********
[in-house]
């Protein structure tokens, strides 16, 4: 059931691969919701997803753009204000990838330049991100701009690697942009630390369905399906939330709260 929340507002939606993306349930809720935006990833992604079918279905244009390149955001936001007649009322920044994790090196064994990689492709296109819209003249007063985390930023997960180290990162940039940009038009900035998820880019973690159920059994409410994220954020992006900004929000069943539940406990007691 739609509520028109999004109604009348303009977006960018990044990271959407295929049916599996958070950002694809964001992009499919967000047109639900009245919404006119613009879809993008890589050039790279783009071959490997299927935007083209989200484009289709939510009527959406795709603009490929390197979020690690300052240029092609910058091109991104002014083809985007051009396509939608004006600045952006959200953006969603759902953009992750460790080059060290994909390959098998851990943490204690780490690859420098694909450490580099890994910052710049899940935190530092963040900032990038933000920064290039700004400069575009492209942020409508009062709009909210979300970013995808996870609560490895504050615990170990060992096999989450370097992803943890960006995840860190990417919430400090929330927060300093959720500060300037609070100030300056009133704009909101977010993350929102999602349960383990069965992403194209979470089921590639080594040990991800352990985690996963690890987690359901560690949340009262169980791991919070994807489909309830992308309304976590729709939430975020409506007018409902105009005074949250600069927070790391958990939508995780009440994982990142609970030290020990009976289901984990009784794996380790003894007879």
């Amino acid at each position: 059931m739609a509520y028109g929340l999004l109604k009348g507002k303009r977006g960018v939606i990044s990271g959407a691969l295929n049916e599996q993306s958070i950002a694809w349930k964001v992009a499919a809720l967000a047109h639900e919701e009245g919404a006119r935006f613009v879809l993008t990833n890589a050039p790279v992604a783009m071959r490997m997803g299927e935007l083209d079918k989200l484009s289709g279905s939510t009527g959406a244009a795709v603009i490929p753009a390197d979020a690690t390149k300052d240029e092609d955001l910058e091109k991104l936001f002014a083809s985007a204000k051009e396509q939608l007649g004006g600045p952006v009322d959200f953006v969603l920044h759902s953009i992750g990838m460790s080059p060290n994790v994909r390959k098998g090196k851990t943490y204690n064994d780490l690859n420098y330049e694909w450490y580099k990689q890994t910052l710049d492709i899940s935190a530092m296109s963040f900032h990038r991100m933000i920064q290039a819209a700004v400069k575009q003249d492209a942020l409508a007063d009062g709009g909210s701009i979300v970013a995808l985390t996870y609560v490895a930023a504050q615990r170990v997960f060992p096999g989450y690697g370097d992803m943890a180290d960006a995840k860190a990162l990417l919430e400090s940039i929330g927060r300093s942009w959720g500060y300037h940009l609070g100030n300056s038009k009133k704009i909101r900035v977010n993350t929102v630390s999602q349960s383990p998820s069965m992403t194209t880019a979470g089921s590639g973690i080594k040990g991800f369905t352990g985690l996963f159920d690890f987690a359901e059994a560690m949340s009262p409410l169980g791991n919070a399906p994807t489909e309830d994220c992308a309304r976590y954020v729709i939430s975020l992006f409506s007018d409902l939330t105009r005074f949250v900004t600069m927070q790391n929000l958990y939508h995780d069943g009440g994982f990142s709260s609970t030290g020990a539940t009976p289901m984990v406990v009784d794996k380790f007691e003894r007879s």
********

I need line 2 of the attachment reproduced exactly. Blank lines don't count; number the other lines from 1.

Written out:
């Protein structure tokens, strides 16, 4: 059931691969919701997803753009204000990838330049991100701009690697942009630390369905399906939330709260 929340507002939606993306349930809720935006990833992604079918279905244009390149955001936001007649009322920044994790090196064994990689492709296109819209003249007063985390930023997960180290990162940039940009038009900035998820880019973690159920059994409410994220954020992006900004929000069943539940406990007691 739609509520028109999004109604009348303009977006960018990044990271959407295929049916599996958070950002694809964001992009499919967000047109639900009245919404006119613009879809993008890589050039790279783009071959490997299927935007083209989200484009289709939510009527959406795709603009490929390197979020690690300052240029092609910058091109991104002014083809985007051009396509939608004006600045952006959200953006969603759902953009992750460790080059060290994909390959098998851990943490204690780490690859420098694909450490580099890994910052710049899940935190530092963040900032990038933000920064290039700004400069575009492209942020409508009062709009909210979300970013995808996870609560490895504050615990170990060992096999989450370097992803943890960006995840860190990417919430400090929330927060300093959720500060300037609070100030300056009133704009909101977010993350929102999602349960383990069965992403194209979470089921590639080594040990991800352990985690996963690890987690359901560690949340009262169980791991919070994807489909309830992308309304976590729709939430975020409506007018409902105009005074949250600069927070790391958990939508995780009440994982990142609970030290020990009976289901984990009784794996380790003894007879």